Who is attempting to extort Australian health insurer Medibank? Why did Medibank tell its attackers it wouldn't pay a ransom? Will this deter future cyber extortionists? Here are a few thoughts on the high cybercrime drama playing out.
Should Australia's Medibank health insurer pay extortionists to prevent the release of sensitive medical documents related to millions of Australians? There's no easy answer to remedying what is the most severe cybercriminal incident in Australian history.
Many ransomware-wielding attackers - including big-name groups - have been collectively shooting themselves in the foot by resorting to "amateur" tactics, including decryptors that fail to decrypt as well as gangs re-extorting the same victims. Cue fewer victims opting to pay a ransom.
Is Australia's data breach wave a coincidence, bad luck or intentional targeting? Maybe all three. But the security weaknesses that have led to the incidents are not exotic. And the people behind these attacks are most likely workaday cybercriminals, not top-level nation-state attackers.
More Russian-speaking, ransomware-wielding attackers are gunning for Russian businesses and government agencies, researchers report. The unwritten rule of Russian cybercrime has historically been to never attack inside Russia or neighboring allies.
Should the now-former CSO of Uber have reported a security incident to authorities after discovering signs of unusual behavior? That's one of the big questions now being asked in the closely watched trial of Joe Sullivan, who's been charged with covering up a data breach and paying off hackers.
Who's been disrupting ransomware operations' data leak sites by targeting them with distributed denial-of-service attacks? No one has yet claimed credit for the ongoing disruptions and slowdowns, but one likely theory is that rival operations are attempting to cause each other pain.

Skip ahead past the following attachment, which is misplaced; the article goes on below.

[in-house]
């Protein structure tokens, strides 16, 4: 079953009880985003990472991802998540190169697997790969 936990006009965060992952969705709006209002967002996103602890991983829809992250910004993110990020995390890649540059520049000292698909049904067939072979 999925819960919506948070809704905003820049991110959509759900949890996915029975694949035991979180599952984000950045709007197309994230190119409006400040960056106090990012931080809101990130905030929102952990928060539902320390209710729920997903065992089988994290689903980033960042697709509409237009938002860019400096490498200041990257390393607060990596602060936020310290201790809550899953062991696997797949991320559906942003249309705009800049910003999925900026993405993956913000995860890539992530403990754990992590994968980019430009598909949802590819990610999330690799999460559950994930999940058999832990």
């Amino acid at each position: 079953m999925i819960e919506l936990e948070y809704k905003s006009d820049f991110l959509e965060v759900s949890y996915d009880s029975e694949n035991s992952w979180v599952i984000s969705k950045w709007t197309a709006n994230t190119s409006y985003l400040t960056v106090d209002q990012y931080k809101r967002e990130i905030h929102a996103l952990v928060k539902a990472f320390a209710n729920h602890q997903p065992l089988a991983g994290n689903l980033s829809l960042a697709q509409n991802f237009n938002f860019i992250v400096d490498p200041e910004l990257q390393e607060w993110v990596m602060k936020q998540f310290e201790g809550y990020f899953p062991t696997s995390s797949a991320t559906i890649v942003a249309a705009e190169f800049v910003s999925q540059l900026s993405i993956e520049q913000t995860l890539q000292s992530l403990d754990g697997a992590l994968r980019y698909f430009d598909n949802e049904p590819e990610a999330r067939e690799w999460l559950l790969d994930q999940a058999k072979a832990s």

With the increase in remote workers and proliferation of uncontrolled devices, your IT team has been migrating applications to the cloud along with building cloud-native applications to support the speed needed by the business.
Calling all Apple users: It's time to once again patch your devices to protect them against two zero-day vulnerabilities that attackers are actively exploiting in the wild to take complete control of devices. While there's no need to panic, security experts advise moving quickly.
ISMG caught up with 11 security executives in Las Vegas on Tuesday to discuss everything from open-source intelligence and Web3 security to training new security analysts and responding to directory attacks. Here's a look at some of the most interesting things we heard from industry leaders.
How many organizations fall victim to a ransomware outbreak? How many victims pay a ransom? How many victims see stolen data get leaked? A new study from the EU's cybersecurity agency ENISA offers answers, but carries major caveats due to rampant underreporting of such attacks.
Here's unwelcome ransomware news: When a ransomware victim chooses to pay a ransom, the average amount has increased to $228,125, reports ransomware incident response firm Coveware. On the upside, however, big-name ransomware groups are having a tougher time attracting affiliates.
Ransomware attacks and data breaches: One thing both have in common is the challenge of attempting to accurately understand their true scale and impact. Too often, data breach notifications lack useful details, while ransomware attacks and ransom payments go unreported.